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Posted on 27 February 2019 by Sarah Lawrence
Tags: Community, Volunteering

Willow Volunteers In India: A Story Of Gratitude

Picture a place which is characterised by love, respect, and morals; where all kinds of healthcare is freely accessible to all who need it; a place where people arrive and are fed for free. Picture a crowd of 1.5 million people operating on pure energy and love, which requires no security to control it and no clean-up team to pick up after them. Sounds too good to be true, right? Wrong. For a total of six days a year—three in Delhi and three in Mumbai—this place exists, and it goes by the name of the Nirankari Sant Samagam. This year two of Willow’s chiropractors and Partners, Sarah Barrow and Liam Rice, attended the 52nd Samagam on 25th-28th January as volunteers. Sarah was kind enough to sit down and talk to me about her experience there.

IMG_0064-(1).JPGAbove: the entrance to the event, ahead of its official opening

“The sheer energy at the site was absolutely indescribable”, she told me. “People come from all over the country in the back of trucks and packed onto trains, they travel for miles and miles just to come to this event because it holds such significance for them.” The Sant Nirankari Mission is a universal brotherhood of ideals around humanity, philosophy, love and respect which originated in India, but has since spread worldwide. It is headed by spiritual leader Satguru Mata Ji, who leads the Nirankari Sant Samagam events. In her opening address at the beginning of the three days, she taught that “we should live like flowers of different colours which make a beautiful garland when united together”, and that spirit pervades throughout the Samagam. “The whole event is so tangibly characterised by these values—you can see it in everybody who is there, in everything that they do. It’s so clean, there’s no litter or mess, and not even any security required for this enormous amount of people. Each person working the event is a volunteer, right from the guides to the translators to the cooks and the washing up staff. Many of them take time off from their paid day jobs to come and do it—one of my translators, Amit, had saved up for six months so that he could come and work here again, and that’s not an unusual case by any means. The passion is just phenomenal.”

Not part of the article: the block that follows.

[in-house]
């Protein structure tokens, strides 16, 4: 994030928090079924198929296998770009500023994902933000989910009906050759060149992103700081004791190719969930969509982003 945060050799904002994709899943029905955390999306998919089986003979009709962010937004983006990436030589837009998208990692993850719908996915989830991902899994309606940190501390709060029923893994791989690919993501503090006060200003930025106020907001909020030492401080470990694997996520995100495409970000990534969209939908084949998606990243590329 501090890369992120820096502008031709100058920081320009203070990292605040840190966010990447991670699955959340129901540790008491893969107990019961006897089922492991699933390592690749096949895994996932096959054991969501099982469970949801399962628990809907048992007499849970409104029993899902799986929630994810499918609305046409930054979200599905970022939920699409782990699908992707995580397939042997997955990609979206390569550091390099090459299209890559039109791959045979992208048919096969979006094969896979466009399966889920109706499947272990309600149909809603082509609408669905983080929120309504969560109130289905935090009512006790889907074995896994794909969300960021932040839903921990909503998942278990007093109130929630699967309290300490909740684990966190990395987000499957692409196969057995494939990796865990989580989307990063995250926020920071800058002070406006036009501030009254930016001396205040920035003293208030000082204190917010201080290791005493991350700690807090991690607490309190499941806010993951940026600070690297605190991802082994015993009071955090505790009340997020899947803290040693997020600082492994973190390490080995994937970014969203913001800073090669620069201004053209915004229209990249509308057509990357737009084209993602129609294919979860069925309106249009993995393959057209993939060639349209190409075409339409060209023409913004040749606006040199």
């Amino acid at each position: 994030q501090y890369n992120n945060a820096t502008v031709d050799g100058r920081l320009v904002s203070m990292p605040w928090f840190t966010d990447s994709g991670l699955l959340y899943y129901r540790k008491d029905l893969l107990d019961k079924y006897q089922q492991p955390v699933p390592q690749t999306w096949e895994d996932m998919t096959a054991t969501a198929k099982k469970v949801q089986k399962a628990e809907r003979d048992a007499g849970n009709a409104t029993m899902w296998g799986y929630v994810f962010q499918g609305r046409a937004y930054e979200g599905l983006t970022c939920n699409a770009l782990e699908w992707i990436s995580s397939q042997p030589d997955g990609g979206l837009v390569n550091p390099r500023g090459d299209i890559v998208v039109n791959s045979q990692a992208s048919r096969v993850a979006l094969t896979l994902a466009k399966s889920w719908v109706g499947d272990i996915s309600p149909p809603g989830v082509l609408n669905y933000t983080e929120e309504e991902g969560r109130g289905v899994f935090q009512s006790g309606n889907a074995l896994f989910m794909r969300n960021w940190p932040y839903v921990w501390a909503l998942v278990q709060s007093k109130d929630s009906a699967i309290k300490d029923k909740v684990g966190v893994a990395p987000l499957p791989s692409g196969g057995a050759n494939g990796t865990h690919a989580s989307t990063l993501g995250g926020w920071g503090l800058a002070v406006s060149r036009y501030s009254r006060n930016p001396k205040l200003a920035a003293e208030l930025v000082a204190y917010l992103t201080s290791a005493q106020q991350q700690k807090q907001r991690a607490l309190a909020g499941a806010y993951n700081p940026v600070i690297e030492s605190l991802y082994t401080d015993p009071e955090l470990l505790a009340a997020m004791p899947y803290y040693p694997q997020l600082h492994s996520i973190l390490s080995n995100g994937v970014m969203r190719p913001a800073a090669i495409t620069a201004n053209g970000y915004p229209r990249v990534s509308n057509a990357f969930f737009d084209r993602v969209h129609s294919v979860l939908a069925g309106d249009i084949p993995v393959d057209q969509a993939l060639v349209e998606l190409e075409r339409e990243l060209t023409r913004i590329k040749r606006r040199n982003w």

India-collage.jpgAbove: the food tent, where thousands of volunteers prepare food for 1.5 million visitors

A significant element of the event is the free healthcare on offer. Sarah and Liam were there with 60 other chiropractors, most of them from Life West in the USA. “The chiropractic tent stood alongside lots of other healthcare-providing tents; physiotherapy, a maternity tent, even a pop-up ICU! At the Delhi event they also even have a mobile operating theatre. It’s incredible. All healthcare is paid-for and expensive in India, so for the majority of the attendees this is the only opportunity they will have all year to access these services.”